88

Say I want to redefine the itemize environment, or make a modified version of it. I want to know how it is currently defined. Where do I find this information? If it's some particular package command, I can just look at the .sty file for that package, but if it's something more basic, I don't know where to look...

Is there a reference manual of where all this stuff is explained? Or is there a file in the depths of my texmf tree I should poke around in?

2
  • Related question.
    – Raphael
    Jun 11, 2014 at 14:50
  • You might want to look into the package enumitem, it'll provide everything you need for creating new itemize like environments or change the appearance of the old ones.
    – MaxNoe
    Oct 21, 2015 at 6:55

10 Answers 10

52

LaTeX itself is documented in source2e.pdf (texdoc source2e) and the standard classes (article, book, report, etc) are documented in classes.pdf (texdoc classes).

4
  • 3
    Isn't source2e more relevant for those of us who don't live on the bleeding edge? Oct 20, 2010 at 13:04
  • Heh. Oops. Fixed :) Oct 20, 2010 at 13:35
  • I don't know where to find source2e.pdf or the file texdoc. I am using MiKTeX.
    – ahorn
    Jul 14, 2016 at 6:43
  • texdoc is a program you use from the Command Prompt. You can easily google for source2e.pdf but be warned some of it is not for the faint-hearted. Jul 14, 2016 at 12:48
68

To know how a command is defined, you can use the \show command:

\documentclass{article}
\begin{document}
\show\itemize
\end{document}

The log wfile will show:

> \itemize=macro:
->\ifnum \@itemdepth >\thr@@ \@toodeep \else \advance \@itemdepth \@ne \edef \@
itemitem {labelitem\romannumeral \the \@itemdepth }\expandafter \list \csname     @itemitem \endcsname {\def \makelabel ##1{\hss \llap {##1}}}\fi .
l.3 \show\itemize

To locate the file containing the definition the script texgrepis useful, which I posted answering this topic: Grepping through an entire texmf tree.

1
  • \show seems to show the last definition, which might be a definition in terms of the same command (overriding). See comments on tex.stackexchange.com/a/185679/1362 for information about \ShowCommand, which can provide more information in these cases.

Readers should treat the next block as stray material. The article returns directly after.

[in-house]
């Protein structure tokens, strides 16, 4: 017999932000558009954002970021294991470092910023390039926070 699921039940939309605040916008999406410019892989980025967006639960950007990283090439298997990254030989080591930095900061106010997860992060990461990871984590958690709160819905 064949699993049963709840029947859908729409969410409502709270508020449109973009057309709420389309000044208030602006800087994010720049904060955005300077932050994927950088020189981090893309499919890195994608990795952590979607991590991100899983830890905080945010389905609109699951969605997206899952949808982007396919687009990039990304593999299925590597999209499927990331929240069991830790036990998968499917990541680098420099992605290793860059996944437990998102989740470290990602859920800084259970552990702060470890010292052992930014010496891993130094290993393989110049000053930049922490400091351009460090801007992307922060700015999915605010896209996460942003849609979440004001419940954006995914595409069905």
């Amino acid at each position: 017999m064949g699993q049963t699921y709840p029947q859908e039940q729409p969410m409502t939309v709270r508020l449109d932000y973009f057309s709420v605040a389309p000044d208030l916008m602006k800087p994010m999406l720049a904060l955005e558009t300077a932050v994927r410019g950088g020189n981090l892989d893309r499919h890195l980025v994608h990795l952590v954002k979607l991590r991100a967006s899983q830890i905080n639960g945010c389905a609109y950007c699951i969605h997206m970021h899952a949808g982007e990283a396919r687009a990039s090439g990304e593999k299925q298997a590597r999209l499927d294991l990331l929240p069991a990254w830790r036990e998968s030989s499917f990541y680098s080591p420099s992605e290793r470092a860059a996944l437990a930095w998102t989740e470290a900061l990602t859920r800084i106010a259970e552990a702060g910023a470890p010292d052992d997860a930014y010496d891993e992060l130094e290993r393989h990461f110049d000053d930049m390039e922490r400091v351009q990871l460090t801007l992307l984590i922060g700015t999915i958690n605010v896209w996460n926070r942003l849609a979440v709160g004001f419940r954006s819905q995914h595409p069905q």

– Gus
    May 30, 2021 at 17:47
57

There is now the (la)texdef script on CTAN which can be used to display (La)TeX definitions. The current version also support to display the package which defines the macro, however you need to state a list of packages to be loaded. For itemize the usage would be

latexdef -f itemize

or, if only texdef was installed by your distro (latexdef is only a symlink to texdef which activates LaTeX mode):

texdef -t latex -f itemize

which prints:

\itemize is defined by (La)TeX.

\itemize:
macro:->\ifnum \@itemdepth >\thr@@ \@toodeep \else \advance \@itemdepth \@ne \edef \@itemitem {labelitem\romannumeral \the \@itemdepth }\expandafter \list \csname \@itemitem \endcsname {\def \makelabel ##1{\hss \llap {##1}}}\fi

To display the definition of any macro from any package use:

latexdef -p package macro

See latexdef --help for more information.


With v1.6 from 2012/05/02 you can also get the original source code for most macros using the -s/--source option:

$ latexdef -f itemize -s -E
% latex.ltx, line 4556:
\def\itemize{%
  \ifnum \@itemdepth >\thr@@\@toodeep\else
    \advance\@itemdepth\@ne
    \edef\@itemitem{labelitem\romannumeral\the\@itemdepth}%
    \expandafter
    \list
      \csname\@itemitem\endcsname
      {\def\makelabel##1{\hss\llap{##1}}}%
  \fi}

% latex.ltx, line 4565:
\let\enditemize =\endlist

% latex.ltx, line 4422:
\def\endlist{%
  \global\advance\@listdepth\m@ne
  \endtrivlist}

Here -E tells that itemize is an environment.

0
23

As a complement to Stefan's answer: If you don't want to peruse the logfile, but to typeset a command's definition directly in the document, use \meaning instead of \show:

\documentclass{article}

\usepackage[T1]{fontenc}

\begin{document}

\meaning\itemize

\end{document}

enter image description here

Note: \usepackage[T1]{fontenc} is necessary for correctly typesetting backslashes and braces.

0
8

None of the answers were as conveniently to use as I'd like, so I put together a small script that basically greps through the whole LaTeX (in my case, TeX Live, hence the name) installation and looks for a single command/environment name. It recognises some (not all) ways to define commands and environments (cf the comments).

This sounds like an awful amount of work, but it's indeed blazingly fast. Which makes you wonder why LaTeX "IDE"s don't do something similar.

For instance, on a full TeX Live installation, you'd get

~$ tlwhich todo
Files that define command todo:
    easy-todo.sty
    lilyglyphsStyle.sty
    todonotes.sty
    todo.sty
    tudscrdoc.cls
    udesoftec.cls

Files that define environment todo:
    ed.sty

Files that provide a package with similar name:
    easy-todo.sty
    fixmetodonotes.sty
    todonotes.sty
    todo.sty

Regular expressions (as compatible with grep) are possible:

~$ tlwhich "align(\*|ed)?"
Files that define command align(\*|ed)?:
    amstex.sty
    divers.sty
    dprogress.sty
    euro.sty

Files that define environment align(\*|ed)?: